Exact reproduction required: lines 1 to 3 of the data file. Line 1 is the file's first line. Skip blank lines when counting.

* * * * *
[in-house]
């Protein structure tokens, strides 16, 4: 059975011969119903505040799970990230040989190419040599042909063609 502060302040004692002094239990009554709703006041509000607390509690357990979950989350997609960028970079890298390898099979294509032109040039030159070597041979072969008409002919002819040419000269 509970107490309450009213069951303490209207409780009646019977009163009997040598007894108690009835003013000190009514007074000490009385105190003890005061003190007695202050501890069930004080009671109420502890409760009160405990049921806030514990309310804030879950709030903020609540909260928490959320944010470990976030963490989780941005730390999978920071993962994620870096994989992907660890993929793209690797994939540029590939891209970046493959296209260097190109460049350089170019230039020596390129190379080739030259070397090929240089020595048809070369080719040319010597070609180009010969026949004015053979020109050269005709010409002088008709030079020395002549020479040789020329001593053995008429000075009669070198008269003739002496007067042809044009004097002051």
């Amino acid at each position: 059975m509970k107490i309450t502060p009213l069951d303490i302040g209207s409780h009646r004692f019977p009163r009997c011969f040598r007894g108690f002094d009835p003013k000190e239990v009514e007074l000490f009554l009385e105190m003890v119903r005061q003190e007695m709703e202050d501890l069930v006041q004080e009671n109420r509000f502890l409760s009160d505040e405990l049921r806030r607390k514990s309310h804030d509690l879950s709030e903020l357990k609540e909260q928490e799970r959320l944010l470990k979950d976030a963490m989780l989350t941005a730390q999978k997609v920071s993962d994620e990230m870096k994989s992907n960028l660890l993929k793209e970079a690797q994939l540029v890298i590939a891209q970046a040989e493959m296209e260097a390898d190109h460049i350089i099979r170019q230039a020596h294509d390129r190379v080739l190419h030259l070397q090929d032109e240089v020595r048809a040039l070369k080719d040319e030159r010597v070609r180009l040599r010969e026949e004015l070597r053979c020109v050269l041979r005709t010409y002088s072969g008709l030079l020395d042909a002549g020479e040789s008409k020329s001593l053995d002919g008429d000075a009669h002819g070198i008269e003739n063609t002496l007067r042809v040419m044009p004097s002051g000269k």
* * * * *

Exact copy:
[in-house]
């Protein structure tokens, strides 16, 4: 059975011969119903505040799970990230040989190419040599042909063609 502060302040004692002094239990009554709703006041509000607390509690357990979950989350997609960028970079890298390898099979294509032109040039030159070597041979072969008409002919002819040419000269 509970107490309450009213069951303490209207409780009646019977009163009997040598007894108690009835003013000190009514007074000490009385105190003890005061003190007695202050501890069930004080009671109420502890409760009160405990049921806030514990309310804030879950709030903020609540909260928490959320944010470990976030963490989780941005730390999978920071993962994620870096994989992907660890993929793209690797994939540029590939891209970046493959296209260097190109460049350089170019230039020596390129190379080739030259070397090929240089020595048809070369080719040319010597070609180009010969026949004015053979020109050269005709010409002088008709030079020395002549020479040789020329001593053995008429000075009669070198008269003739002496007067042809044009004097002051």
């Amino acid at each position: 059975m509970k107490i309450t502060p009213l069951d303490i302040g209207s409780h009646r004692f019977p009163r009997c011969f040598r007894g108690f002094d009835p003013k000190e239990v009514e007074l000490f009554l009385e105190m003890v119903r005061q003190e007695m709703e202050d501890l069930v006041q004080e009671n109420r509000f502890l409760s009160d505040e405990l049921r806030r607390k514990s309310h804030d509690l879950s709030e903020l357990k609540e909260q928490e799970r959320l944010l470990k979950d976030a963490m989780l989350t941005a730390q999978k997609v920071s993962d994620e990230m870096k994989s992907n960028l660890l993929k793209e970079a690797q994939l540029v890298i590939a891209q970046a040989e493959m296209e260097a390898d190109h460049i350089i099979r170019q230039a020596h294509d390129r190379v080739l190419h030259l070397q090929d032109e240089v020595r048809a040039l070369k080719d040319e030159r010597v070609r180009l040599r010969e026949e004015l070597r053979c020109v050269l041979r005709t010409y002088s072969g008709l030079l020395d042909a002549g020479e040789s008409k020329s001593l053995d002919g008429d000075a009669h002819g070198i008269e003739n063609t002496l007067r042809v040419m044009p004097s002051g000269k």